RotoWire Partners

According to the Data: Projecting Second-Year Tight Ends

Jonathan Bales

Jonathan Bales

Jonathan Bales is the author of the Fantasy Football for Smart People book series. In addition to RotoWire, Jonathan also provides content to the New York Times, Dallas Morning News, DallasCowboys.com, and NBC.

Projecting Second-Year Tight Ends

The 2012 NFL Draft was only the second time since 1999 that no tight end was selected in the first round. Stanford's Coby Fleener was the first player at the position to come off the board in the beginning of the second round, and his current teammate on the Colts - Clemson's Dwayne Allen - was the next tight end to get drafted all the way in the third round.

The weak rookie tight end class hasn't done much of anything in 2012, but that's not surprising. A few weeks ago, I published an article showing why you should avoid rookie tight ends in fantasy drafts. Other than an outlier or two, tight ends simply haven't produced in their rookie seasons.



Of course, that can be a good thing for fantasy owners, too. Since tight ends take time to develop, grabbing them prior to their second seasons can offer value. As I've done with quarterbacks, running backs and wide receivers, I've broken down the stats of rookie tight ends since 2000 to see which are most predictive of future NFL success. As usual, I've rated the players based on their career approximate value - a solid indicator of fantasy football value.

If you recall, different stats are important when projecting players at various positions. Efficiency is key for running backs, for example; yards-per-carry is a far better indicator of future NFL success even than yards or carries for rookie runners. On the other hand, efficiency for wide receivers (as measured by yards-per-reception) is almost meaningless.



As you can see, rookie tight ends are much like wide receivers; yards-per-catch is a rather poor predictor of future value. It's the bulk stats - catches, yards and touchdowns - that matter for tight ends. Interestingly, all three stats count about the same for tight ends.

In my article on rookie quarterbacks, I mentioned that draft spot plays a large role in projecting second-year signal-callers. Whereas mid and even late-round wide receivers and running backs, especially, often thrive in the NFL, the majority of elite quarterbacks were selected in the first round. There are the JaMarcus Russell first-round busts and the Tom Brady late-round hits, but those are exceptions to the rule.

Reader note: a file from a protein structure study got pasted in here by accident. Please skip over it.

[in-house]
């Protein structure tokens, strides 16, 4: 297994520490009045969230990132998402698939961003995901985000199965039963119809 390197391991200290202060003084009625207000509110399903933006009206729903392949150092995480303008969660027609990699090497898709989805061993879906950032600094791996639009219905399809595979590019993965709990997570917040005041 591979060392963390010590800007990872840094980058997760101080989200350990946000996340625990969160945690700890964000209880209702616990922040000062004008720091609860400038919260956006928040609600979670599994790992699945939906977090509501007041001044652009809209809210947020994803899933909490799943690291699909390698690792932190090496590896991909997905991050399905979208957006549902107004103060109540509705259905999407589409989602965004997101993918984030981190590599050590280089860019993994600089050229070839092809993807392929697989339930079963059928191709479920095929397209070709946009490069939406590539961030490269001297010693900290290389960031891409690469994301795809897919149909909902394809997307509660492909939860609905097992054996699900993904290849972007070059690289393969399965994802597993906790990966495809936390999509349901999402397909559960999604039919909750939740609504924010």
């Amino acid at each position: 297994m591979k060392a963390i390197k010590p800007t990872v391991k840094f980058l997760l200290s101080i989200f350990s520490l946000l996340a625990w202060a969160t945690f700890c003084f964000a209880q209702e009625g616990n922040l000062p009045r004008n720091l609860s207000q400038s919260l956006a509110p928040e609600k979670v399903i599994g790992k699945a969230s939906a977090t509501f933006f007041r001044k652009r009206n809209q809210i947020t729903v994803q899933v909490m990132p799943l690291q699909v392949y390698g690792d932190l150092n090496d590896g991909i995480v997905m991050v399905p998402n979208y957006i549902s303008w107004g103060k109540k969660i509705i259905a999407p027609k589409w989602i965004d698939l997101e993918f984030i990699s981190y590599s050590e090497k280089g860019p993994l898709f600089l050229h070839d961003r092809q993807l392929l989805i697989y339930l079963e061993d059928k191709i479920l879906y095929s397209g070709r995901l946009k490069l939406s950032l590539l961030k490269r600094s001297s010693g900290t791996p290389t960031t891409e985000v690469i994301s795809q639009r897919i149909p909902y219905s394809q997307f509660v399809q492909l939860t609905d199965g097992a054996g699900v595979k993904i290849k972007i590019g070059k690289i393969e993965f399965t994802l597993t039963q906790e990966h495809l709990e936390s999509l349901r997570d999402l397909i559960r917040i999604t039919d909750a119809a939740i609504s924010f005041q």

The same is true for tight ends; you might strike gold on an Antonio Gates from time to time, but betting on tight ends who were drafted early is generally a winning proposition. Of the top 20 tight ends in approximate value since 2000, half of them were drafted in the first round. That's pretty remarkable when you consider that only 16 tight ends have even been drafted in the first round since 2000. That's a 62.5 percent chance of finding an elite or near-elite player simply by using the NFL Draft as a guide.

2013 Tight Ends

To project the second-year tight ends in 2013, let's take a look at the stats of some of the top rookies from this season. . .

Coby Fleener: Pick #34, 26 receptions for 281 yards, 2 TD
Dwayne Allen: Pick #64, 45 receptions for 521 yards, 3 TD
Ladarius Green: Pick #110, 4 receptions for 56 yards, 0 TD
Orson Charles: Pick #116, 8 receptions for 101 yards, 0 TD
James Hanna: Pick #186, 8 receptions for 86 yards, 0 TD

You can see there simply won't be many second-year tight end options for owners in 2013. The top two picks from 2012 - Fleener and Allen - led the class by a wide margin, and they both play on the same team.

I mentioned there have been only two seasons since 1999 in which a tight end wasn't drafted in the first round. Well, the other season was just last year, meaning we haven't had a first-round tight end since Jermaine Gresham in 2010. Of course, Fleener was drafted just after the first round, and it isn't like a player selected after the initial 32 picks is magically going to perform worse because he dropped two spots.

The question for fantasy owners who want to gamble on a second-year tight end in 2013 will really be "Fleener or Allen?" Fleener was the higher draft choice, but Allen obviously posted superior fantasy numbers. For my money, I'd take a flier on both players.

For Allen, it's certainly a concern that the top tight end from the 2012 draft class is on his team, but Fleener's presence isn't really much different from having a highly-drafted wide receiver on the team. Don't disregard Allen's 45 receptions; they're the seventh-most for any rookie tight end since 1990. And for all practical purposes, you can consider Fleener a first-round selection. That 62.5 percent hit rate looks awfully enticing.

And oh yeah, there's also that Andrew Luck guy in town.

Jonathan Bales is the author of Fantasy Football for Smart People: How to Dominate Your Draft. He also runs the "Running the Numbers" blog at DallasCowboys.com and writes for the New York Times.